Stephen Toulmin's Argument

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Stephen Toulmin was an English philosopher and logician, who identified a set of elements for persuasive argument. Toulmin’s argument model outline six set of principles on which a sound argument is based. These principles include: claim, ground, warrant, backing, qualifier and rebuttal/reservation. Wood (2001), defined claim as a statement that you are asking the other person to accept. Toulmin (1969) added that this also includes actions you want them to accept and endorse. According to Toulmin’s model every argument has a grounds. This is the reasons or supporting evidence that strengthen the claim. In other words, the grounds or data is the basis of real persuasion and is made up of hard facts, plus the reasoning behind the claim. According to Toulmin (1969) ground is the “truth” on which the claim is based, this may also include proof of expertise and the basic evidences on which the rest of the argument is built. The third principles listed in Toulmin’s model is Warrant. This is noted as the principle, provision or chain of reasoning that links data and other grounds to a claim. A warrant legitimize the claim by showing the grounds to be relevant. Toulmin (1969) also expressed that “the warrant may be explicit or unspoken and implicit; it…show more content…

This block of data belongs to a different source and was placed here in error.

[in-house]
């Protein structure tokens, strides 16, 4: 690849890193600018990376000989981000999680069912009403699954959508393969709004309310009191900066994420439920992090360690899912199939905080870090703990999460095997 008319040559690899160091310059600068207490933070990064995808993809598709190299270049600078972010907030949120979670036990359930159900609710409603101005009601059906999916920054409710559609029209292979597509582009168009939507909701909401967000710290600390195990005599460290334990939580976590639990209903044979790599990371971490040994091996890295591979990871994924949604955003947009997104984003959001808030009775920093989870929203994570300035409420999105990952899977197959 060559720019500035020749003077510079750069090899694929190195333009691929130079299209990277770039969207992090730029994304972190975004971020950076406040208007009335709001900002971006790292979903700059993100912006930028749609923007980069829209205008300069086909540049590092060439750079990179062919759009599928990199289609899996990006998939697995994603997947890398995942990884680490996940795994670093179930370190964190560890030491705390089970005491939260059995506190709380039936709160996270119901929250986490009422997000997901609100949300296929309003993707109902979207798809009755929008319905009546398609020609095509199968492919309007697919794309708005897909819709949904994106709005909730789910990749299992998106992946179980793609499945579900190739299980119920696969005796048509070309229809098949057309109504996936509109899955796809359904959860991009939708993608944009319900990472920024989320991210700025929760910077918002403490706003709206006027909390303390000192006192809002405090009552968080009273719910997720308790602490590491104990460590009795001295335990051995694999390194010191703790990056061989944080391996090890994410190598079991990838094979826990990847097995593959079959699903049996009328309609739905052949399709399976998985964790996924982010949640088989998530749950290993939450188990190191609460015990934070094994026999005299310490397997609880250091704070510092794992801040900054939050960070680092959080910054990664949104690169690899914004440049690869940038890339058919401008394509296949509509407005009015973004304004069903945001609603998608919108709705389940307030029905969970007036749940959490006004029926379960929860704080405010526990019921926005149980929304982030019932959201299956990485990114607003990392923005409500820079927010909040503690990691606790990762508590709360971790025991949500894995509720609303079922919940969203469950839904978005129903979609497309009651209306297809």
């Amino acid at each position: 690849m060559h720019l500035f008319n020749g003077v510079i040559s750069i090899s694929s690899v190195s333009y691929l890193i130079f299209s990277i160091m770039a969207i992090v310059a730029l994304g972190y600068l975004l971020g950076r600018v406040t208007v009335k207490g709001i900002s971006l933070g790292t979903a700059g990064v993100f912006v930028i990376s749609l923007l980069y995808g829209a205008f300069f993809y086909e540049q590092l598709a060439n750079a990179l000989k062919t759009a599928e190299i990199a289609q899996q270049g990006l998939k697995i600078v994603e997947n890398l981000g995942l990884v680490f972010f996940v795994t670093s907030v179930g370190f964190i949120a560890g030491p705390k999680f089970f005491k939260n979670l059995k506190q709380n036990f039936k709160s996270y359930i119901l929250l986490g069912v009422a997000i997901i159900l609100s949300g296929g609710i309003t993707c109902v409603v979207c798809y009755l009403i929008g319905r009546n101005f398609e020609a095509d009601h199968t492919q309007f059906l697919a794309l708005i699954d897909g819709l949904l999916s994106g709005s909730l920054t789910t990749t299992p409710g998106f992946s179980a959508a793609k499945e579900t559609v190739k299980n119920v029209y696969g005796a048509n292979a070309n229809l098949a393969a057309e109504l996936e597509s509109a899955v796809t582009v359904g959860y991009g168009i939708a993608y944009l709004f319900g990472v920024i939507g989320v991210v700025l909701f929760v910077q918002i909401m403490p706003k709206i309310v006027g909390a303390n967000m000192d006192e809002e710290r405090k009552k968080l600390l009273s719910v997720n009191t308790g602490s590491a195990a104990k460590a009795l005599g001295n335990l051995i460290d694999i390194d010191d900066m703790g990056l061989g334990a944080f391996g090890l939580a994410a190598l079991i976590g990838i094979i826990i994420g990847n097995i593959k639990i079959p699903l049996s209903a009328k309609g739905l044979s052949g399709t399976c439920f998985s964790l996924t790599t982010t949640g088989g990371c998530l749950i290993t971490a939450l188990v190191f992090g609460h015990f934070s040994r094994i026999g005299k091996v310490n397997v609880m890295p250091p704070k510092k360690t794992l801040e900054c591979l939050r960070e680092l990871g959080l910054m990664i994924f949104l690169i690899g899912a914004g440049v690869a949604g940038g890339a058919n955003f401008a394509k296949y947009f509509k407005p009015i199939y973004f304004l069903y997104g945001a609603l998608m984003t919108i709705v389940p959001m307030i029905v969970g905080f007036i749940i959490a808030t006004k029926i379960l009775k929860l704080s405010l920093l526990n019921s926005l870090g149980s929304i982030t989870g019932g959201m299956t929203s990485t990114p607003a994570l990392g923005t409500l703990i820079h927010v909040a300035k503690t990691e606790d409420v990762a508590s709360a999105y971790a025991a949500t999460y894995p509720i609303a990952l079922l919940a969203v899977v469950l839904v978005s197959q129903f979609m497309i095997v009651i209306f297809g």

The qualifier include words such as “most”, “usually”, “always” or “sometimes”. Arguments therefore may range from strong assertions to generally quite “floppy” with elusive and often rather uncertain kinds of statement. Another variant according to Toulmin (1969) is the reservation, “which may give the possibility of the claim being incorrect”. Wood (2001) postulated that the qualifiers and reservations are considerably used by publicists who are constrained not to lie. As a result, they slip “usually”, “virtually”, “unless…” into their

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